CAPRICORN One is a film that I don’t own on DVD, but if I happen across it on TV I find it impossible not to watch.
Thrilling conspiracy theory nuts everywhere, its premise has a team of astronauts forced to take part in a fake Mission to Mars by threats against their families (one of the astronauts was OJ Simpson, so he would have taken some real convincing), as NASA budget cuts mean their ship’s life support would not keep them alive.
They film pretend broadcasts from a set on an isolated military base, but when the spaceship burns up on the way back home just as they were on their way to meet it, they realise they have to fight for their lives and try to reach civilisation, at the same time as journalist Elliot Gould tries to expose the truth.
Truly a child of its time, with America still recovering from the aftermath of Watergate and Vietnam in 1978 when it was made, it boasts a great cast and exciting storytelling from director Peter Hyams, all of which can be summed up by the phrase don’t trust the man. (and don’t look too closely at the script, which has more holes in it than a faulty heat shield. A LEM on Mars anyone?)
However my sci-fi moment is not Elliot Gould or Telly Savalas’s performances, enjoyable as they are, or the sense of creeping paranoia that pervades the movie, or even twinkly-eyed Hal Holbrook doing that avuncular but ruthless monster thing he made a career out of.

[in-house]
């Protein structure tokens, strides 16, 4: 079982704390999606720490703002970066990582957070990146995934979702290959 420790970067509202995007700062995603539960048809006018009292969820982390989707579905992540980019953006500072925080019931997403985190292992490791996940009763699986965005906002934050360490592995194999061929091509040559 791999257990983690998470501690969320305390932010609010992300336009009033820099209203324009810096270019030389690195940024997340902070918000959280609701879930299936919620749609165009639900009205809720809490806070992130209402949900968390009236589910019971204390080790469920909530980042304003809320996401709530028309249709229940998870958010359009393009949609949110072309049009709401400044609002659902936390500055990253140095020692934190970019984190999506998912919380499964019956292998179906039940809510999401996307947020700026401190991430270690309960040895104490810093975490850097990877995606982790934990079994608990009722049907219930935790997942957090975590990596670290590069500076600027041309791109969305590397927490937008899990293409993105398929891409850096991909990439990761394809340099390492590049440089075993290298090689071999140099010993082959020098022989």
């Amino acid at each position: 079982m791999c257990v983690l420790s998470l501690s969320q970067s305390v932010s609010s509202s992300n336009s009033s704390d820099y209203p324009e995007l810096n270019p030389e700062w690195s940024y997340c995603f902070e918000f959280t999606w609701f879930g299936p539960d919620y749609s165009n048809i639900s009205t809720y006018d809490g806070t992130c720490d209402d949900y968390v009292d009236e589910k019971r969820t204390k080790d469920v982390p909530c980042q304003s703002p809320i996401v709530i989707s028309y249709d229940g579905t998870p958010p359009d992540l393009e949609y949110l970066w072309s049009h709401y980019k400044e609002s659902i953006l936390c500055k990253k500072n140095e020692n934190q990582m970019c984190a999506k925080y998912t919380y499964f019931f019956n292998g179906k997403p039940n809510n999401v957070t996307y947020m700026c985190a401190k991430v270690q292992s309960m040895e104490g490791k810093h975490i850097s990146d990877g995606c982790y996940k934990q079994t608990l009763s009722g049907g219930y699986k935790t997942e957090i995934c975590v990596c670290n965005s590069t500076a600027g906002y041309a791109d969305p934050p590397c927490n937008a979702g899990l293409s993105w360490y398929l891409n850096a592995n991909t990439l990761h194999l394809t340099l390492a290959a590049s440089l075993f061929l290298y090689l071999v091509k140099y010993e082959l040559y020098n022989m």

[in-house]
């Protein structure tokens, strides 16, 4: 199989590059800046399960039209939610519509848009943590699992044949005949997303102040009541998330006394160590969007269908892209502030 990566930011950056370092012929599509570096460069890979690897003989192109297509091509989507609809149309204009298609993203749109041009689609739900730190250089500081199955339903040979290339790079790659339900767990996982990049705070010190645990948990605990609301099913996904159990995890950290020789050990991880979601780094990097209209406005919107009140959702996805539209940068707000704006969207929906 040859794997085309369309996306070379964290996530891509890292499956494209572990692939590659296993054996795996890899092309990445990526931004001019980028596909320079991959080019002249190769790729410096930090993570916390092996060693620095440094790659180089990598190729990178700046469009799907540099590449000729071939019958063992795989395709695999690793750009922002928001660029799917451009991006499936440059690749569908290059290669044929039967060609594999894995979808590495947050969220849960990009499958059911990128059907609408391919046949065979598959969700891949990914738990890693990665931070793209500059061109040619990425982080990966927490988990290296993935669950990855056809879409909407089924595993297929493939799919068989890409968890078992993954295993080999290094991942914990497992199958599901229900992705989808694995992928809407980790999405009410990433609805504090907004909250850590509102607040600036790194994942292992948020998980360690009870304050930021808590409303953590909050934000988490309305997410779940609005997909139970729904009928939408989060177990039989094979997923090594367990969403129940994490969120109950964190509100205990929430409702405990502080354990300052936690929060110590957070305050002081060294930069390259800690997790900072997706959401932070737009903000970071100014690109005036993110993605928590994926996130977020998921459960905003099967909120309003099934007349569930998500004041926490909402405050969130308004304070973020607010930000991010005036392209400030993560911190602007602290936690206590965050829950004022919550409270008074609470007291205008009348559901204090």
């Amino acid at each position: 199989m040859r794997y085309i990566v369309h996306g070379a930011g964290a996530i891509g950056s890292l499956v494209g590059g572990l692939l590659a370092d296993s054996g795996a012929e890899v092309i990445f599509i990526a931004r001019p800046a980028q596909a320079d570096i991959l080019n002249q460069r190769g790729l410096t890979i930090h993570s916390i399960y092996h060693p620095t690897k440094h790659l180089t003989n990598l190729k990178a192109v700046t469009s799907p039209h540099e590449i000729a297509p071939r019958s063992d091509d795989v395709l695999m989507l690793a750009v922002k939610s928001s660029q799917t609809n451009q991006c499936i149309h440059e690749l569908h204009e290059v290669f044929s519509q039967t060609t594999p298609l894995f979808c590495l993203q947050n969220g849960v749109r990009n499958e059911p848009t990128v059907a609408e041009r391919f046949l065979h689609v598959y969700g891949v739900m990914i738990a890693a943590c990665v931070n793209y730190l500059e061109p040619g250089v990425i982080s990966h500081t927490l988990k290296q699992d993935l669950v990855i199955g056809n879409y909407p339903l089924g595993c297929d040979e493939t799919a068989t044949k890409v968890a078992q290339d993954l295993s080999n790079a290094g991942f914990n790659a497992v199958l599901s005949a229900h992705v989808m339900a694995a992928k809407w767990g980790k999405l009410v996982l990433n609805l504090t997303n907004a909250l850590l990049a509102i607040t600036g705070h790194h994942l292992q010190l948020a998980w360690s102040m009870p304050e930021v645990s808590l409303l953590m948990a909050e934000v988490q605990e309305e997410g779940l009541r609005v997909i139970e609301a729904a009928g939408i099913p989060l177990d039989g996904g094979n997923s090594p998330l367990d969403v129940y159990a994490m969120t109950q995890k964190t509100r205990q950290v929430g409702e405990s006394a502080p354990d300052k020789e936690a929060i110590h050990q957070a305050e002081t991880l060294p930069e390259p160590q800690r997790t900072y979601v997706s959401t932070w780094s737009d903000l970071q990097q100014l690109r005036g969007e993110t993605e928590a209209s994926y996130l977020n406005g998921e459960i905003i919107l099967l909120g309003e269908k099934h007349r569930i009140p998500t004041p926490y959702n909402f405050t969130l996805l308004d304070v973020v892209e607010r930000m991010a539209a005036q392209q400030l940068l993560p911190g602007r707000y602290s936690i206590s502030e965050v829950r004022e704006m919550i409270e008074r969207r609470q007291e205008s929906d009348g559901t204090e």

Instead it involves Sam Waterston, who plays one of the astronauts, happy go lucky Peter Willis. (Spoilers ahead, if you haven’t seen the film)
As part of his escape attempt, he has a long scene where he climbs a huge cliff, typically telling himself a joke as he goes.
It seems to go on forever, with Willis nearly falling but clinging on and painfully inching ever upwards through sheer willpower, each line of the joke a gasp for air until …… he reaches the top and finds the faceless soldiers, who had been waiting there while he climbed, to kill him.
All he has left is to say the bitter sweet punchline before Charles Brubaker (James Brolin), escaping in another direction, sees the flare go off that signals his friend has been caught and killed.
On the face of it, Brolin is the movie’s hero and Gould also has the flashier role, while OJ Simpson was then still an all-American football hero.
But Waterston’s nuanced performance made me care for his character more than the others and I was really hoping he would be the one to make it.
Les Posen descibes the scene as an emotional highlight in his blog and I would agree 100%.
Every time I watch the film, that is the moment I watch most closely and remember most strongly.
Overall this film is a guilty pleasure, but Waterston’s moment briefly elevates it into something much more real. Will the remake be able to do the same?